The Eternal Winter

Session 10
Party at the White Weasel, Hatch

Leaving Holt and Kazimir at the White Weasel Inn, the others walked to check in with Nadya Petska at her home, just outside Waldsby. She greeted them warmly at the door, with twin ginger boys hugging her legs. They learned that Birgit Holorova was pleased with the amount of extra food she acquired during her trade with the Kellids, and she was hopeful her daughter, Thora, would be returned from the Pale Tower.

Shanka had confessed to the others that she suspected the soul of the girl trapped in the doll may have been Nadya’s daughter, but they were unsure if they should tell the mother. The twins, Orm and Mjoli, were in awe of Urtusk, testing the hardness of his arms, scrambling up and down his limbs. But when the half-orc Tacey walked in, they stared even harder at her. “Why are you green?”

Tacey stared back. “Green is better.”

Then they spied Urtusk’s tiny battle axe, slung from his belt. The Kellid handed it over, and they took turns chasing each other about the house.

Urtusk pressed Nadya for information about the Pale Tower. She told him that it was four or five hours march to the north. Nazhena Vasilliovna, the white witch, and her apprentice Radosek Pavril ruled from there. She only knew the guards who came to Waldsby, perhaps a dozen men. She offered to guide them there. Njaldur said they would help retrieve her daughter, if necessary.

Shanka sensed someone spying from the kitchen. She kneeled down in front of the sideboard.

Nadya said, "No worries. That’s just Hatch. "

“Is it a cat?” Njaldur asked.

“No, Hatch is our Domovoi. He protects our home, tidies up. But, he’s very shy around strangers.”

“Can we trust it?” Urtusk asked. “He isn’t a fey spy for the White Witch.” Shanka dodged a ladle that flew off the hook.

“No, no! Hatch is family. And he has no love for Nazhena Vasilliovna.” Nadya explained. She whispered this. “He once served her in the Pale Tower, years ago. Ever since Thora was taken he has not been himself. He loves her dearly.”

Shanka and Njaldur asked if they could return later to talk to Hatch. Since he was shy (and upset), they thought they might coax him out of hiding. Njaldur remembered some candied nuts among their food stores.

Meanwhile, Holt and Emil Goltaiaeva made a deal. The innkeeper expressed interest in purchasing their food supplies and the cask of Three Devil Ale.He offered 45 gp for the food (the party kept a 5 day supply) and 5 gp for the ale. As this was a reasonable offer Holt agreed. After he conferred with his companions , the transaction was done. Emil Goltaiaeva said he planned to throw a big party in the evening, get out his fancy decorations. He intended to charge a rental fee per cup.

Hatching a Plan

Njaldur and Shanka returned to Nadya’s home. Njaldur played a calming tune on his fiddle, while Shanka offered up the candied nuts. In no time, a wee little bearded man appeared from under the sideboard. Shanka asked him questions about his time at the Pale Tower, while he munched on the nuts. The domovoi was very protective of the family. He did not want Nadya to go to the Pale Tower, and he was very worried about Thora. He offered to lead the party there and help them. He explained within the tower there were no stairs to the upper levels. You need to know the passwords to get to the next level. A portal would encase the occupant within a sheath of ice, and carry them upward. There was more than one portal and different passwords. But he knew them. There was a goat, too, a filthy goat. And trolls. He missed Thora, wanted to help. Some resistance, but they accepted his offer.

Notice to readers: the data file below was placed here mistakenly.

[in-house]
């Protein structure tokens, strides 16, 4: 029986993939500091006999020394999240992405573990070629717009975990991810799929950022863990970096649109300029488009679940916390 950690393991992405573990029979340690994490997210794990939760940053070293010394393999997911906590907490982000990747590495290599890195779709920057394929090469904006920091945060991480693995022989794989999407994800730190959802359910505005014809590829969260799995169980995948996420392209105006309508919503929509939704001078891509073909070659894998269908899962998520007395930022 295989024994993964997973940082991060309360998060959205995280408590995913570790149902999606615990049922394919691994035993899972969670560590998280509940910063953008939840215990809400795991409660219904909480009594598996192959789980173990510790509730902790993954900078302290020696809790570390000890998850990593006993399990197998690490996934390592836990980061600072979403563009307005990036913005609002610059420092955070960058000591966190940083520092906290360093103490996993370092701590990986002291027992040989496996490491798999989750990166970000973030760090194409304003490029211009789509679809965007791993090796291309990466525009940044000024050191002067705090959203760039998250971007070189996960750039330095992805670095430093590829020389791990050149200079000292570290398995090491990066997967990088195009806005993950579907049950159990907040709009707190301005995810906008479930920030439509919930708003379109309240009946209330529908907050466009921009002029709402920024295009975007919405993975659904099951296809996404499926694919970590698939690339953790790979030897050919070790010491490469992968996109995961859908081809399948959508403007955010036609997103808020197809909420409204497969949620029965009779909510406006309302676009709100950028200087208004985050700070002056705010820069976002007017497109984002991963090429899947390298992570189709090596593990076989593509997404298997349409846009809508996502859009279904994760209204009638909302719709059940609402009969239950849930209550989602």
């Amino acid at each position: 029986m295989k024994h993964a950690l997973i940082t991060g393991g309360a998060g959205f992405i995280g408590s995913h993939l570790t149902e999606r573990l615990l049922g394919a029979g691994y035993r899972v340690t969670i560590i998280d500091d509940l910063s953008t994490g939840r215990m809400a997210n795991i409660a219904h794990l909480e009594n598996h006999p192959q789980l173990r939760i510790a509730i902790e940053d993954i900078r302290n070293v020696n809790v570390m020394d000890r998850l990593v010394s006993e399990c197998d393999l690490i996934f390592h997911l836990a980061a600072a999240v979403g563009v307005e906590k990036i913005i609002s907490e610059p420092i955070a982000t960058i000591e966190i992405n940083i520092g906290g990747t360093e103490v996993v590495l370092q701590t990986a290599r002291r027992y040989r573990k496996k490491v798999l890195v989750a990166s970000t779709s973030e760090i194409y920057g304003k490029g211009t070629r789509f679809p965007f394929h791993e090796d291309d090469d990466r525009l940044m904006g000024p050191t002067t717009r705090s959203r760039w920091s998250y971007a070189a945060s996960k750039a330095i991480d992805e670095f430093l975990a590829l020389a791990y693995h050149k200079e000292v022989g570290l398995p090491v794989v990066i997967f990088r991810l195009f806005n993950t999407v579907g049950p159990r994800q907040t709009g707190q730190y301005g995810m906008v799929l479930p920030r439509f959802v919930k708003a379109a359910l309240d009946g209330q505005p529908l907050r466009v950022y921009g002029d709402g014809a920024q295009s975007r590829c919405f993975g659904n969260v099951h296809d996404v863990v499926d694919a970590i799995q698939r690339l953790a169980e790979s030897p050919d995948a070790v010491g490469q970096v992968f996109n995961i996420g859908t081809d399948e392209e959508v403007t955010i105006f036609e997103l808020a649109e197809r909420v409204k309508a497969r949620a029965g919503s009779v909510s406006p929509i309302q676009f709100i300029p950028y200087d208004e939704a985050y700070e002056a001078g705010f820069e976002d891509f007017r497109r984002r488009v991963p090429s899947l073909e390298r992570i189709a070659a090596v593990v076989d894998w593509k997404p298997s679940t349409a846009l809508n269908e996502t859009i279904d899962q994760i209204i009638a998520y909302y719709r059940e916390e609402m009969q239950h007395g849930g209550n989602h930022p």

Party at Below Zero

At dusk, the White Weasel was full, about twenty people. Emil Goltaiaeva sold thimble-sized cups at the door, and Katya Goltaiaeva rationed out Three Devil Ale. The party were given their cups at no cost, and they joined the party. Njaldur pulled out his fiddle and struck a tune. Tacey drank the local winteryew moonshine and started blathering about the “icicle” Tower. Arm-wrestling contests. Soon, the ale ran out. The party broke up, and locals headed for home. The innkeeper and his wife pushed them out the door.

Katya Goltaiaeva offered Njaldur some bark tea to soothe his voice. He drank some of the bitter stuff. She suggested that he and his companions leave the village immediately and never return. There was something in the tea, but it didn’t work.

Emil Goltaiaeva pulled out a heavy crossbow and aimed at Njaldur. “Everyone’s a critic,” the bard muttered, putting down his fiddle. The innkeeper said, they should all leave. And they did, returning to Nadya Petska’s house to turn in for the evening.

At Nadya’s, they found the packs they had left there neatly arranged, but they seemed a little lighter. Hatch, du Lump! Otherwise, the night passed, while Holt kept watch.

Pale Guards

In the morning, Kazimir, Tacey, and Njaldur went shopping: a scroll of goodberry and a masterwork shortbow for Njaldur. Meanwhile, at Nadya Petska’s house, the others heard the sound of barking dogs. Nadya thought it might be the guards from the Pale Tower. A knock at the door. “Nadya Petska!” Urtusk hid in the back bedroom with the twins, while Holt and Shanka tucked into the kitchen.

The guards pushed inside. Nadya asked them about Thora. She explained she had brought extra food from her last trade as promised. She wanted her daughter. The guard said he didn’t know. It was not his business. She could ask Nazhena Vasilliovna. His orders were to take her to the tower for questioning. More guards entered, looking around. Nadya said she would come quietly, heading for the door.